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The independence axiom of expected utility theory offers a compelling reason for making a decision. According to this axiom, a choice between two alternatives should depend only on features in which alternatives differ but not on features in which the alternatives are equal. Any feature that is the same for both alternatives, therefore, should not influence the choice a rational person makes. For instance, when choosing between two therapies with exactly the same side effects, a rational doctor would ignore these side effects. That is, rational choice is independent of the alternatives' shared features.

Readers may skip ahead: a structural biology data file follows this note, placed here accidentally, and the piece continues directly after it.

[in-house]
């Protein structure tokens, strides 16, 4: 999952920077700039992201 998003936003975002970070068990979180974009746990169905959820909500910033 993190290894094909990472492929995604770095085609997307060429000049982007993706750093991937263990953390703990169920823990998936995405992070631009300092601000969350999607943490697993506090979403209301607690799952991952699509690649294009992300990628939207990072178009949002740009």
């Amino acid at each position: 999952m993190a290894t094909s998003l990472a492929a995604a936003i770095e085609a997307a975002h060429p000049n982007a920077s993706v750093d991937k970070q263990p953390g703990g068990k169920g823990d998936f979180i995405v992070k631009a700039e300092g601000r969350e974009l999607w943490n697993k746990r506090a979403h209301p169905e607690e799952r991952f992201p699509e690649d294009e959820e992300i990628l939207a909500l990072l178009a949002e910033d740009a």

This axiom seems very intuitive; if two therapies have the same side effects, it does not matter whether they are small or severe. Hence, rational decision makers base their choices on ...

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